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No More Heroes 1 + 2: Desperate Struggle Review

No More Heroes 1 + 2: Desperate Struggle Review

The No More Heroes series has attained cult status due to its director Goichi Suda, commonly referred to as Suda51 and his distinctive visual and gameplay style. Originally released on the Nintendo Wii, how do these Switch remasters hold up?

Travis Touchdown is not a nice character; a brash, arrogant otaku anti-hero obsessed with wrestling, video games along with his collection of anime figures. He also somehow stumbles into being an assassin after winning a beam katana in an online auction and running out of money to buy video games.

This leads to Travis joining the United Assassins Association after the mysterious Sylvia nudges him to kill the 11th highest ranked assassin, himself now becoming the 11th and a target for other assassins. Thus starts his quest to become number one (the teasing of a sexual reward from Sylvia helps too).

Every boss encounter is unique and unexpected!

This initial setup in the first game pretty much sells the structure of the game too, you take on each assassin after clearing out their henchmen then take on side activities to earn money until you can take on the next one while you rise up the rankings. It doesn’t sound that distinctive but it’s the Suda51 touches that make it so unique.

The first thing you’ll notice is the stark visual design, overall it’s a relatively flat, simplistic art style with extremely striking solid black shadows. This still looks great, even more so at the higher resolution these remasters run at. The colour scheme is still rather drab and lifeless but that is an intentional choice that helps sell the mundane moments in-between boss fights when you are performing odd-jobs to earn more cash.

As for the game itself, the combat still feels extremely satisfying and over the top, you can still opt for motion controls to play like the original release but handily Engine Software have backported the controller scheme from the sequel to the original so you can play that way too. Both methods feel great and responsive which is handy when you are trying to slice and dice folk while trying to dodge and suplex someone else.

Traelling around Santa Destroy is a chore but it's supposed to be.

Combat isn’t as complex as something like Bayonetta or Devil May Cry but it is extremely fun. You have a high and low slash and two strikes (used to initiate a grapple for Travis to show off his wrestling prowess) but somehow that is enough. There is something about seeing geysers of blood every few seconds that somehow never gets old and the boss gimmicks are fun to figure out.

The second game is essentially more of the same but with far more advanced visuals that manage to retain the almost cel-shaded look with stark shadows whilst upping the amount of detail. It takes place a few years after the original and through some fourth wall breaking sends Travis to the lowest rank, 51 this time, as he works his way back up.

It made some tweaks to the game design, the first game had a small open-world, Santa Destroy, that you travelled around to get to each side activity but it basically acted like an elaborate menu system. The second game gets rid of the open-world aspect and literally replaces it with a menu that on one hand loses some of the charm but on the other does make actually playing the game a lot more immediate.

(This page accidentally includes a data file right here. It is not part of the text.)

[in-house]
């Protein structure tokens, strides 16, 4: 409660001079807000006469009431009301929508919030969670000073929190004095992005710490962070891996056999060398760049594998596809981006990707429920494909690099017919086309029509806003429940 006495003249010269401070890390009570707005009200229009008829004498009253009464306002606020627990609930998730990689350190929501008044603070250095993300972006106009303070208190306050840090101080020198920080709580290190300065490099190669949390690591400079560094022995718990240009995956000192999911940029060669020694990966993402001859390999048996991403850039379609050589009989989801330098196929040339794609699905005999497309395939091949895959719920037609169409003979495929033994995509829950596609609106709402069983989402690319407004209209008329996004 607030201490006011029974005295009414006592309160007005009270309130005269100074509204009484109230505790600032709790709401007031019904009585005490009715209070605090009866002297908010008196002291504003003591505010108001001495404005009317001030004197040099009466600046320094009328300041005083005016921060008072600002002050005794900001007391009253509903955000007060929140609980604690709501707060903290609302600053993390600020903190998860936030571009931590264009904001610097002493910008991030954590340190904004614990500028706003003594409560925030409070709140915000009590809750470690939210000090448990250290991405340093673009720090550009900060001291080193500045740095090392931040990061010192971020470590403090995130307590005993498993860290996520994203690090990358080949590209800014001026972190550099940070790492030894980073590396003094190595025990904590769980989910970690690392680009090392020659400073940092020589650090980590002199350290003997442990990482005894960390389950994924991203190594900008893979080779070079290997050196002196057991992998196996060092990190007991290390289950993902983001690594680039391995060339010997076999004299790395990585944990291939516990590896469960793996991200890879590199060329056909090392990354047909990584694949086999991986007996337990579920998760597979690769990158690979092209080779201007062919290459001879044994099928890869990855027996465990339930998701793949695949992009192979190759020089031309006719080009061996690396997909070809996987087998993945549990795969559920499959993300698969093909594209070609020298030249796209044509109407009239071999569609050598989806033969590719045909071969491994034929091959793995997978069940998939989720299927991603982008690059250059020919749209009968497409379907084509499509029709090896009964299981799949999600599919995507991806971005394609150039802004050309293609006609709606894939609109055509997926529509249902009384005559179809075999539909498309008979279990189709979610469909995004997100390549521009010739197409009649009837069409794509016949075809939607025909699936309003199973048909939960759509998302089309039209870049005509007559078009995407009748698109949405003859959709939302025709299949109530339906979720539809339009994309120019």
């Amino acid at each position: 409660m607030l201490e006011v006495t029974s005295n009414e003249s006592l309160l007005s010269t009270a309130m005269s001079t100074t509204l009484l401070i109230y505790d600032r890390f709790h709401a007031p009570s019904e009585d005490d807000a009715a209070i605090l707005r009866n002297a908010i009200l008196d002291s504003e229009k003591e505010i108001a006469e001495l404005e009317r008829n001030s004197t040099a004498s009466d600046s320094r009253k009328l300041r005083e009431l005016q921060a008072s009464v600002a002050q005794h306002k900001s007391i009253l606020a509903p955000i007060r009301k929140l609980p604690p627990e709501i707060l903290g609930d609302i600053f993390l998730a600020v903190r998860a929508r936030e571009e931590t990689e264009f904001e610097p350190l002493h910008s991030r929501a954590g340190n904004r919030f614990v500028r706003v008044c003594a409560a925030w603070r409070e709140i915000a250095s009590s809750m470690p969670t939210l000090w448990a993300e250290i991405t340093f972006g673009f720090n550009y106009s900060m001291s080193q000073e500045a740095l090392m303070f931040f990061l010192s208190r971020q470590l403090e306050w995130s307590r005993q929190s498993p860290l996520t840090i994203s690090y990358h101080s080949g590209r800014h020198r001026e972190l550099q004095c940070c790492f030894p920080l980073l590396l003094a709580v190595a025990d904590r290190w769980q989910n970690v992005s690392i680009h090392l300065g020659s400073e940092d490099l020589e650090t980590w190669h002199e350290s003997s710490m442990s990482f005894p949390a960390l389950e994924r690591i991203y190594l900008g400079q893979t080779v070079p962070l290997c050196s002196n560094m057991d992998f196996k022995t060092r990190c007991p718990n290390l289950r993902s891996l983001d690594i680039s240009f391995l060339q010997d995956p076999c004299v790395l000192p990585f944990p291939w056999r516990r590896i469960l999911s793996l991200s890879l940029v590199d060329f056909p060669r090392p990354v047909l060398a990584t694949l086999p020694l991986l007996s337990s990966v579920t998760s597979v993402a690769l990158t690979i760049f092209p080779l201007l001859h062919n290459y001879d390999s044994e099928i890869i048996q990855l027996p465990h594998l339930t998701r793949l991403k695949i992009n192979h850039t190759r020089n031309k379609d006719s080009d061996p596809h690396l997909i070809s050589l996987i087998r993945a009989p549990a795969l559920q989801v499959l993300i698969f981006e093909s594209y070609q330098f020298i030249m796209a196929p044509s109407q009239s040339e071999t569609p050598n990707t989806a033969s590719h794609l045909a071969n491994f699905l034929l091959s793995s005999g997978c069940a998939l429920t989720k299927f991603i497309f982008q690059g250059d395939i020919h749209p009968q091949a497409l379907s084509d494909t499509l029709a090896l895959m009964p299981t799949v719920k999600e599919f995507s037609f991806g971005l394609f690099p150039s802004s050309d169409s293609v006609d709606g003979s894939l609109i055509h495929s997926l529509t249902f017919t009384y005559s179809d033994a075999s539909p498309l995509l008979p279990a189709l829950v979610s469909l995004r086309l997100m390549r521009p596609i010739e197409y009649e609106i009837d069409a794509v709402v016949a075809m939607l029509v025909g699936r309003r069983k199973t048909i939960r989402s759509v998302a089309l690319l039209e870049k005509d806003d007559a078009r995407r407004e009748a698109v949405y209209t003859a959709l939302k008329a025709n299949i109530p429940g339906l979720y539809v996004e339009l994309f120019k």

The neverending blood geysers never get old!

In fact the first game feels a little barebones in spots, some of it intentional but the axing of the open-world definitely made sense moving to the sequel if they weren’t going to improve it. Driving around was extremely stiff and there wasn’t really anything in Santa Destroy to do. It’s the weakest part of the original game but fortunately it doesn’t detract too much.

The overall look and performance of these remasters is great in both handheld mode and docked with both pushing a mostly solid 60fps (that sees some dips during transitions but nothing that affects gameplay). The remasters are based on the Wii originals so the original visual style is kept intact rather than the altered visuals (and open-world layout) used in the PS3/360 version of the original No More Heroes: Heroes’ Paradise release.

Both games are still a lot of fun with some great writing and delivery, Rowan Atkin Downes’ work as Travis is still top drawer stuff. Like a lot of Suda51’s creations, No More Heroes as a whole will either be something you love or you just won’t like it at all. But the gameplay experience still holds up and these remasters are the best way to play them ahead of the true sequel due next year!

8.00/10 8

No More Heroes (Reviewed on Nintendo Switch)

This game is great, with minimal or no negatives.

Extremely well put together remasters that stay true to the original games. Travis’ brash personality is fun to inhabit and the combat is still extremely satisfying. The series is well worth your time, especially if you missed out on them originally.

This game was supplied by the publisher or relevant PR company for the purposes of review
Simone Brown

Simone Brown

Staff Writer

Often reminiscing about the 'good old days'. Simone has almost perfected her plan to enter the Speed Force and alter the timeline.

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